I have found quite a bit of information of how, on a neurological level, we learn the most basic forms of maths. We seem to be hardwired from the get go, to deal with manageable quantities, can intuitively decide whether something is more or less and even add or subtract small integers together. There have even been tests that six-month-old children already have an intuitive sense of small numbers. Basically, this covers basic arithmetic on natural numbers.

However, I had a hard time finding anything about how we learn to deal with more abstract, higher level maths. What happens in our brain when we deal with functions and variables? Will they still be processed in the same region that is used for counting? - Especially when it comes to functions that do not even take numbers as inputs or outputs.


I am asking about math that can not be solved with simple arithmetic, and I wonder how an intuition of a generic mathematical concept would be represented in our brains. Has any research on this already been done? - Like something which isn't a numeric algorithm but rather symbolic manipulation.


The parietal area and prefrontal cortex from the neocortex are the source of ones ability to perform algebra and most other logic and analytic intensive tasks.

In a brain imaging study of children learning algebra, it is shown that the same regions are active in children solving equations as are active in experienced adults solving equations. As with adults, practice in symbol manipulation produces a reduced activation in prefrontal cortex area. However, unlike adults, practice seems also to produce a decrease in a parietal area that is holding an image of the equation. This finding suggests that adolescents' brain responses are more plastic and change more with practice. These results are integrated in a cognitive model that predicts both the behavioral and brain imaging results.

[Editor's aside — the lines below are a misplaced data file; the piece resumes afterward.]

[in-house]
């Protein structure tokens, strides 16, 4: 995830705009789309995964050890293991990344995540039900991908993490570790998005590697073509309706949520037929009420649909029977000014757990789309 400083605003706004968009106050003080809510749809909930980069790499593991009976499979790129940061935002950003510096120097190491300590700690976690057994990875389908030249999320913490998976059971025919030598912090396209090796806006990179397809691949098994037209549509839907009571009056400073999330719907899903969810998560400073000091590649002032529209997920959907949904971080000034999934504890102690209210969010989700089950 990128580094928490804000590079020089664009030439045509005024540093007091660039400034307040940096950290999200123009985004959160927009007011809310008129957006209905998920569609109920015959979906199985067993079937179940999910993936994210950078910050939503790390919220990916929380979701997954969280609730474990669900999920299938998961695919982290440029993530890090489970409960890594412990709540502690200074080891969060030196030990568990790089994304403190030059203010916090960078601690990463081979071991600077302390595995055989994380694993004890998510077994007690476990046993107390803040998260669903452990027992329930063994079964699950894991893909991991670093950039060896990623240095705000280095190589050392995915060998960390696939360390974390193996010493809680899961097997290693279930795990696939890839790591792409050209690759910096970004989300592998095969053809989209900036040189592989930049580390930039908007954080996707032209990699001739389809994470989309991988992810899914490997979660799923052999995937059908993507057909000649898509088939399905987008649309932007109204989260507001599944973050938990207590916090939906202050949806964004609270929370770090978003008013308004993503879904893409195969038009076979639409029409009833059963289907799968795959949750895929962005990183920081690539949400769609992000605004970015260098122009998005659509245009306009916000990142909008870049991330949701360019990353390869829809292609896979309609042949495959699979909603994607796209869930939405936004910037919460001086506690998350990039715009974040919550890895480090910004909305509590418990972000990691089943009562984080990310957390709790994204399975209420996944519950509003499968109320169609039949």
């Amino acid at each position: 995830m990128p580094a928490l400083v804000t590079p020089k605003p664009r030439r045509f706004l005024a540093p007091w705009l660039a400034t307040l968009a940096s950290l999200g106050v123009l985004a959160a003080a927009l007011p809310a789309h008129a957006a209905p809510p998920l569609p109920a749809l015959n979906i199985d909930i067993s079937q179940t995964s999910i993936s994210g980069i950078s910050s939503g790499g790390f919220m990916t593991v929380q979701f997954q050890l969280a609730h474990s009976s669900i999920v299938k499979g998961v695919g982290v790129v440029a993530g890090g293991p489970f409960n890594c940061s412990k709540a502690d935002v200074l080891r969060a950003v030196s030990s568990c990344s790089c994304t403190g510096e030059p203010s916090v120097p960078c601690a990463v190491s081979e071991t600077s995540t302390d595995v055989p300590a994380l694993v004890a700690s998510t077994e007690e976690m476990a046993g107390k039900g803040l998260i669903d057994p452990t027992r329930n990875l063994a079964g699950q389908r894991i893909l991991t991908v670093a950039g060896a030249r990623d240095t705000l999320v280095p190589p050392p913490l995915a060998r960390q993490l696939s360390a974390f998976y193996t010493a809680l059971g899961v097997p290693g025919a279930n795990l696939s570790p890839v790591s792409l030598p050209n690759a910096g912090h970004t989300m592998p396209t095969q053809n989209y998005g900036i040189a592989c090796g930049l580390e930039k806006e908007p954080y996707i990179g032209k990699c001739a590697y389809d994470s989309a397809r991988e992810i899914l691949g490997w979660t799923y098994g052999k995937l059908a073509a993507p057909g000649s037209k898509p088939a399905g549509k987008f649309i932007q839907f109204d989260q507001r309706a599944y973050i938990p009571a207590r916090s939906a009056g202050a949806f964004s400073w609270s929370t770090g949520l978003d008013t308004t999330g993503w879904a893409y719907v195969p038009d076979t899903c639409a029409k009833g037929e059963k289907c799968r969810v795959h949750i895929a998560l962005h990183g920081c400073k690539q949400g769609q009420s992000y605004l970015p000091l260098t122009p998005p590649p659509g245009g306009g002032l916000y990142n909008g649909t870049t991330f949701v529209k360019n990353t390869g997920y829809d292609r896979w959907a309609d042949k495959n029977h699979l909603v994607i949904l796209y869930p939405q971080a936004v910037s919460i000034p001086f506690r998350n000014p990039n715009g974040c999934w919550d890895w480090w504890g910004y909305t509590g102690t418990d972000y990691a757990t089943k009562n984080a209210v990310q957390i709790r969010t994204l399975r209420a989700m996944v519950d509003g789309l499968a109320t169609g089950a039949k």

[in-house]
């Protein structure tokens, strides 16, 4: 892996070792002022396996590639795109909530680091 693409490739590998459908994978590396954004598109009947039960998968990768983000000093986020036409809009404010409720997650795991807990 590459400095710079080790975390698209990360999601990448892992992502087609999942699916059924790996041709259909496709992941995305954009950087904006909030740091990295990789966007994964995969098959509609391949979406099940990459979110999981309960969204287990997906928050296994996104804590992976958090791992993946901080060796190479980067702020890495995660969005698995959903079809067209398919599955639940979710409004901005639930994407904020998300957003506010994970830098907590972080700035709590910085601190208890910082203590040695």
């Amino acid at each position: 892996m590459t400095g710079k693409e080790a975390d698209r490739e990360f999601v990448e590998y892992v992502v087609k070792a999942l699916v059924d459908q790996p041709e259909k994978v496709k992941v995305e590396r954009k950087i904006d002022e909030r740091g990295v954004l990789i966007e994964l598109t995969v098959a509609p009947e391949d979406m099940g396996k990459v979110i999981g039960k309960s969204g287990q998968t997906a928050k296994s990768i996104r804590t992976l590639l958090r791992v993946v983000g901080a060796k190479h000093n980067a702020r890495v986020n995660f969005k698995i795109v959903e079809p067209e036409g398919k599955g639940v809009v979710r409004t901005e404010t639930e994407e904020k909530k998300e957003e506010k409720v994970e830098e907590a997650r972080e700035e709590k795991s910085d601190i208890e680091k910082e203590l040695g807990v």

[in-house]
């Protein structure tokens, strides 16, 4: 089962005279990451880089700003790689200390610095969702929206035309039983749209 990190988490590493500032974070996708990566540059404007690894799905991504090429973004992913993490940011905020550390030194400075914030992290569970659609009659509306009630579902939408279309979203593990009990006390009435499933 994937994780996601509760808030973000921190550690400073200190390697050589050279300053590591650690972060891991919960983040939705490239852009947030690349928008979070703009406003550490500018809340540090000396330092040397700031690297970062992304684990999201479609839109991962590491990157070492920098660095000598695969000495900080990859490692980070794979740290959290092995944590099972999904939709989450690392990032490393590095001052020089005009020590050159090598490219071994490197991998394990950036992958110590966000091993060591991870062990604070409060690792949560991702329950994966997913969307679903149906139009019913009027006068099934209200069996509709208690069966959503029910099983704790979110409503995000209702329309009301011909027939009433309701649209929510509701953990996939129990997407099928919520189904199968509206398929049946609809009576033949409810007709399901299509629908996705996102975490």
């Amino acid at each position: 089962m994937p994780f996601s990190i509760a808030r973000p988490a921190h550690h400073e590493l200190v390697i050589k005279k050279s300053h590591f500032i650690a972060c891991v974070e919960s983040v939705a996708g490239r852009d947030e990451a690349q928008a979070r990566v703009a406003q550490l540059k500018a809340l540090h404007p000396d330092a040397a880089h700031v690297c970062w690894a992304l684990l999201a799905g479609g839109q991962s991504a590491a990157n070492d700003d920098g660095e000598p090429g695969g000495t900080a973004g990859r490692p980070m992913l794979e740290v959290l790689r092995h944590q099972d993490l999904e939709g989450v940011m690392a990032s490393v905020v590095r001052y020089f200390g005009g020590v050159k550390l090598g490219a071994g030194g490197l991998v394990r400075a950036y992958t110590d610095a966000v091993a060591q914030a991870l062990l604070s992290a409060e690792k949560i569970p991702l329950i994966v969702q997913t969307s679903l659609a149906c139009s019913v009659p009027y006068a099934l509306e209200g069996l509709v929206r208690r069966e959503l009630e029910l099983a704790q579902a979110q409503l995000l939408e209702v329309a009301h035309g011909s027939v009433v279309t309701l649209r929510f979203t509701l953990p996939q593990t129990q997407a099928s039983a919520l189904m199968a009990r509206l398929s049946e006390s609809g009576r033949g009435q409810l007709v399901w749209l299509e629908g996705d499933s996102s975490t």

-The change of the brain activation patterns as children learn algebra equation solving

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    $\begingroup$ Thanks, very interesting! This doesn't fully answer my question, but it is a start. This is still basically arithmetic, even if it's more sophisticated than direct questions. I'd like to know how we form connections on a more abstract level of maths, when things are basically entirely symbolic and numbers increasingly go away. I suppose the answer will always be that this happens in the neocortex, though how is it represented in the brain? Is there anything on that already? $\endgroup$ – kram1032 Jan 23 '14 at 22:48
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    $\begingroup$ @kram1032 the parietal area holds the symbols while the prefrontal cortex manipulates them this includes purely abstract logical equations like diffy eq. $\endgroup$ – user3832 Jan 23 '14 at 22:58
  • $\begingroup$ in retrospect, I asked this question rather poorly. I'll check your answer as correct - you did pretty much answer the question I asked - though I will try to think of a better way of asking what I actually meant. Thanks. $\endgroup$ – kram1032 Jan 29 '14 at 21:12

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